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Students prepare for delayed college admissions this year

Institutes like the University of Delhi have not even announced their cut off marks, they say
Students outside school peemises

Antara Bose   |     |   Published 09.08.20, 05:28 PM

Students who passed out class XII this year are finding themselves stranded when it comes to higher education, as many have no idea as to when the new sessions will begin.

A majority of English-medium school students aspire to seek admission in some of the top universities of the country, and many aim to appear for competitive examinations, all of which has been stagnated by the coronavirus induced pandemic.

Sheeba Grace, a bioscience student from Sacred Heart Convent School wanted to apply for the National Eligibility cum Entrance Test (NEET), but as the dates are yet to be announced, she has no clue as to what she should do.

“As a bioscience student, I wanted to go into the medical field, but we have no idea as to when and how the competitive exams will be conducted. Now it is up to my parents to decide what route we should take,” said Sheeba.

Ayati Mishra, a student of Hill Top School is spending her days watching YouTube lectures on economics and indulging in her singing hobby.

Ayati has applied for a number of colleges in the University of Delhi, including Lady Shri Ram College for Women, Shri Ram College of Commerce, Hindu College, Miranda House, and Kirori Mal College.

She has also applied to Gokhale Institute of Politics and Economics in Pune and has also appeared for an online test.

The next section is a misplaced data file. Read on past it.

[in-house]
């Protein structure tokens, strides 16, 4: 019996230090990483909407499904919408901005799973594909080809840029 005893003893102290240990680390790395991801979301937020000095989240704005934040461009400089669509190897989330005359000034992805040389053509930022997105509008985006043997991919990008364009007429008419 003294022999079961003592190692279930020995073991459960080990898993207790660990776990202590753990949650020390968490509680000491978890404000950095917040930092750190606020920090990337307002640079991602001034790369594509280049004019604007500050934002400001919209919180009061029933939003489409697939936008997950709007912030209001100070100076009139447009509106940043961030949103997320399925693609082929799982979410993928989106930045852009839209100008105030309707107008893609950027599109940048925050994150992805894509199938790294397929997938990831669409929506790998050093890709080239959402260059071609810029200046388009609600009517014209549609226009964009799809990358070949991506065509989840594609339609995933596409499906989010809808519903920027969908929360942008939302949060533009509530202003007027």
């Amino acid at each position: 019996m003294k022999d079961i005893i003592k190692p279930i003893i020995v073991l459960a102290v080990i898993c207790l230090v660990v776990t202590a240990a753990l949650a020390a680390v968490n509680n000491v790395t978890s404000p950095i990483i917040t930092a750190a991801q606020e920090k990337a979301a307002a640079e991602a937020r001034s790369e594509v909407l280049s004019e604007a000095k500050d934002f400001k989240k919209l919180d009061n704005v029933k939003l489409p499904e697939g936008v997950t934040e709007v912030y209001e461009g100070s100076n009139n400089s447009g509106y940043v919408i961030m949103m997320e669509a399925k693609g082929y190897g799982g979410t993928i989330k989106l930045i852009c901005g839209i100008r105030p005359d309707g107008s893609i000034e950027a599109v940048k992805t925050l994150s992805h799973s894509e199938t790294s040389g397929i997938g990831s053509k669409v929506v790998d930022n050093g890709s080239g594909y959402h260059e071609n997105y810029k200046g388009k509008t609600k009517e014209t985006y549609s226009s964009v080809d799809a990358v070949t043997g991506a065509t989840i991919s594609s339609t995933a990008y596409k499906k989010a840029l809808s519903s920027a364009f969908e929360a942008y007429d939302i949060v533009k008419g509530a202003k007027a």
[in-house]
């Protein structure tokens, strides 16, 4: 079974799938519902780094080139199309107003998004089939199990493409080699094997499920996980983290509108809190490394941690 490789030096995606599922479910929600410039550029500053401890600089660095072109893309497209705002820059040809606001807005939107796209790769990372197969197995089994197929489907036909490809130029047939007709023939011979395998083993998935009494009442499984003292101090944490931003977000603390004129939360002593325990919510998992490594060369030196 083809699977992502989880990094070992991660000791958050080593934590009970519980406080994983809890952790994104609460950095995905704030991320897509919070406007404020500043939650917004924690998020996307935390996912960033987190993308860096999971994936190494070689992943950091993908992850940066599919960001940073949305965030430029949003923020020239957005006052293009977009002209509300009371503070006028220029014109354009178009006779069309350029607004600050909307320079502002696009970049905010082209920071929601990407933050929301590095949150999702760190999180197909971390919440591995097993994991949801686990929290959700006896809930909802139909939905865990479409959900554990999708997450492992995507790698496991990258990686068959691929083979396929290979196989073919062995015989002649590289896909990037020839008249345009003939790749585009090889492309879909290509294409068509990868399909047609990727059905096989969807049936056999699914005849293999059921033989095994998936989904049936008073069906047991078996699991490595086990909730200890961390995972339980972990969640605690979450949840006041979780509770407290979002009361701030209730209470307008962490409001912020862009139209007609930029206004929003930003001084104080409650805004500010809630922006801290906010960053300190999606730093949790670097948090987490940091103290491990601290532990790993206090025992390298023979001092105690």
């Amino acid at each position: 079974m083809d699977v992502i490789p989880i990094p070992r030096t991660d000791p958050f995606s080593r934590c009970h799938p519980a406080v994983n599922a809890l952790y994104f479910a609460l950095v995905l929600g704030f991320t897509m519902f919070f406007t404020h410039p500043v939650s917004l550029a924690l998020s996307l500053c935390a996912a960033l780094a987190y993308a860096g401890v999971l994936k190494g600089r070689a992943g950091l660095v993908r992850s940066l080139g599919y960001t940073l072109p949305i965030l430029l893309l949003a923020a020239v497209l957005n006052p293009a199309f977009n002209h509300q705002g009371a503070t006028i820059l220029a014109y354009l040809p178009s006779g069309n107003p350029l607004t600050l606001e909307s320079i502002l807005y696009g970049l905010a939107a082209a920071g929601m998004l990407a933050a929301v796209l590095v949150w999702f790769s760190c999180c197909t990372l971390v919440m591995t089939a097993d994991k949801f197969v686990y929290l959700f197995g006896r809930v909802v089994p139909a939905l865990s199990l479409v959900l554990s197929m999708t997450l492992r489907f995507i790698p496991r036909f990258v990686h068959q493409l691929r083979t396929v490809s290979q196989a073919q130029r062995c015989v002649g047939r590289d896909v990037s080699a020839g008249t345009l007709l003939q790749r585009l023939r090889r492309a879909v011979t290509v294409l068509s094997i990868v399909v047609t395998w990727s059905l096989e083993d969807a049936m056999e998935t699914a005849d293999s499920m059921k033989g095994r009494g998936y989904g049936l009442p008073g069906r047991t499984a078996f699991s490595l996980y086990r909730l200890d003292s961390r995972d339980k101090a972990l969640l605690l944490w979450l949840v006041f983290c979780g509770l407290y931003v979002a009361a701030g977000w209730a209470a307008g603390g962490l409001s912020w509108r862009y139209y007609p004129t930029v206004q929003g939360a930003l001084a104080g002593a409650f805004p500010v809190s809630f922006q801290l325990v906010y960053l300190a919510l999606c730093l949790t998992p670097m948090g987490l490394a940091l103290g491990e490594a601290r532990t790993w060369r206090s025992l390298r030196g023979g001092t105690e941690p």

“My preference will be the University of Delhi but I have also applied elsewhere. Classes should have started already, but Covid is delaying the process. DU has been extending the dates for admissions application, which is now slated for August 31,” said Ayati, adding that previously the last date was July 31.

Students say that universities like the University of Delhi have not even announced their cut off marks.

ISC students expect that the cut-off marks for admission are expected to be lower as the evaluation process this year has been tough, with students procuring relatively lesser marks in English, the main paper.

Even if the colleges successfully organize admissions, classes will be held online.

This year, XLRI’s Jamshedpur and Jhajjar campuses have also decided to start online classes.

Shravya Singh from Loreto Convent, Ranchi wanted to apply for the Media and Communications course in Fergusson College, Pune but didn’t find herself on the merit list, following which she sought admission in Visual Media and Film Making at St. Joseph’s College in Bengaluru.

“Delhi is yet to announce its cut off but Pune colleges already have. This year many students were confused regarding admission. I personally browsed many websites, which was tedious as many college websites declared that admissions were over,” she said.


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